The Power Holding Company of Nigeria has said that there will be no blackout in Lagos as it is being speculated following a fire incidence at its Ikeja West transmission station located at Ayobo, Ipaja area of the state.
The Chief Executive Officer/Managing Director, Ikeja Distribution Company, Mr. Okaa Akamnonu, who spoke with journalists in Lagos, on Friday, described the affected transmission station as one of the “biggest in the country responsible for very massive power transmission handling.”
He explained that the fire incidence, which was caused by an internal defect, resulted in the loss of one of the five 150mva transformers.
He, however, lamented the widespread rumour that there would be a blackout in some parts of Lagos as a result of the fire incidence.
Akamnonu, who said such rumour could mislead the public about PHCN’s capacity to respond to emergency, noted that the load on the affected transformer was immediately transferred to other transmission stations with spare capacity.
He said, “We read in a paper that customers in Lagos will experience a blackout and no one can predict when the problem will be rectified. No business and customer is without supply as a result of that incidence.”
Akamnono said efforts were being put in place to repair the transmission station.
The General Manager, Transmission, Lagos Region, Mr. Oyeleke Adeoye, said the fire incidence happened about 11 am on Tuesday, adding that three of the unaffected transformers were restored the same day while the “fourth one which is quite close to the one involved in the fire was restored by 8 am the following day.”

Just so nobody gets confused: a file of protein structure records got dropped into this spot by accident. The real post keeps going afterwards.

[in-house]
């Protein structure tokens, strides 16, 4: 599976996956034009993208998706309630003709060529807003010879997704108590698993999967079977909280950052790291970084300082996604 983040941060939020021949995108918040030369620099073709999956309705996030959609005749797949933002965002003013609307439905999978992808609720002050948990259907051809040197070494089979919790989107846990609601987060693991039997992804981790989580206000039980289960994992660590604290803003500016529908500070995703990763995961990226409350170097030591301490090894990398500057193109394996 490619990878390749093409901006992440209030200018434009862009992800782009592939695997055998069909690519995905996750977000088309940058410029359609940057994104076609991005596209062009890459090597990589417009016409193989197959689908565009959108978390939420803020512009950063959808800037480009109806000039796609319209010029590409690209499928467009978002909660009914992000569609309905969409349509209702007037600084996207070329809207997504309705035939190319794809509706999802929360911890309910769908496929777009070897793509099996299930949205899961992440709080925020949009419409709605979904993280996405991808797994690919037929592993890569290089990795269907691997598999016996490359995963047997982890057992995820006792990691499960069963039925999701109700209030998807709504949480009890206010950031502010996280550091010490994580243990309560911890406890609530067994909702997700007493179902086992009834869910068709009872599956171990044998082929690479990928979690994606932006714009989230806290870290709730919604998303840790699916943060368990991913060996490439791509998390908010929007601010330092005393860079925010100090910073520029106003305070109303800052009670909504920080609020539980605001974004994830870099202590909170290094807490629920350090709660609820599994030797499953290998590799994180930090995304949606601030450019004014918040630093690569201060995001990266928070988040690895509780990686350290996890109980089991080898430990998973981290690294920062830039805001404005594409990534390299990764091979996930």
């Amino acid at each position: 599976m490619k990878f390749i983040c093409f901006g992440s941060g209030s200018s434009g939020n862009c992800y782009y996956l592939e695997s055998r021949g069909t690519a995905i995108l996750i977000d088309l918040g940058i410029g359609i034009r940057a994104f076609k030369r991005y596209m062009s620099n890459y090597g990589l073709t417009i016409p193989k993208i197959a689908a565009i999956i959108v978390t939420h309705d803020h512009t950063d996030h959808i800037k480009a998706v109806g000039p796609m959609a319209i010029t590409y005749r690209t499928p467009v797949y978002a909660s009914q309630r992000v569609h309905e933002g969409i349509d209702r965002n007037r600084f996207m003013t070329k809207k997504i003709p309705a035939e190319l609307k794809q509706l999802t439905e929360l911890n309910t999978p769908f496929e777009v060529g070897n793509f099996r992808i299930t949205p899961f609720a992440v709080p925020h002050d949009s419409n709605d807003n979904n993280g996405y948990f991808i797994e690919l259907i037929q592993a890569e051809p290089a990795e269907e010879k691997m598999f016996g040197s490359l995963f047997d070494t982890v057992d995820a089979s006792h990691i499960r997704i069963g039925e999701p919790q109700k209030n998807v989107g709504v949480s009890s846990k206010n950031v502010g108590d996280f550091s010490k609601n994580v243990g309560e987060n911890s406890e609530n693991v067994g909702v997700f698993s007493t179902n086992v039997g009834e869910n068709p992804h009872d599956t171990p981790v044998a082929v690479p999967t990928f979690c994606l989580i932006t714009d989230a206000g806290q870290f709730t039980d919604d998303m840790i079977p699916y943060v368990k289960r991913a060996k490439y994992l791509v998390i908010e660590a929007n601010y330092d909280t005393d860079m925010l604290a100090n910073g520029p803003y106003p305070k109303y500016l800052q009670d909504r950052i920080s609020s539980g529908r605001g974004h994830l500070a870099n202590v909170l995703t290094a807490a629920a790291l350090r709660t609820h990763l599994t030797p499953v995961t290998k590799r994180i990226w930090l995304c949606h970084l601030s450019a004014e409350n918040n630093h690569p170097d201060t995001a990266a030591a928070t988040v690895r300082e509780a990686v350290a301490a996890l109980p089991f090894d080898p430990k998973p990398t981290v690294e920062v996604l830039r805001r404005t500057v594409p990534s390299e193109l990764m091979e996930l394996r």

Meanwhile, the Minister of Power, Prof. Chinedu Nebo, has attributed incessant power outages in the country to dilapidated infrastructure.
Nebo said the Federal Government’s seemingly low capacity to generate and distribute power had a lot to do with the aged equipment currently in use in the sector.
Nebo, according to a statement from the Ministry of Power on Friday, was quoted as saying, “for instance, only yesterday we received a report that a 34-year-old sub-station located in the Ikeja Power Distribution Company in Lagos was gutted by fire. This would result in 20 per cent power cut in the area.
“At Egbin, I also got a report of a failure due to no maintenance of infrastructure. All these things have contributed to the present low capacity to generate and distribute power.”
The minister, who stated this when the Senate Committee on Power visited the ministry on oversight assignment, observed that the practice of having abandoned projects scattered across the country had also affected the power sector negatively.
While seeking the support of the legislature in appropriation of funds for these projects, Nebo stated that it was imperative to get the power infrastructure completed before they could be used optimally.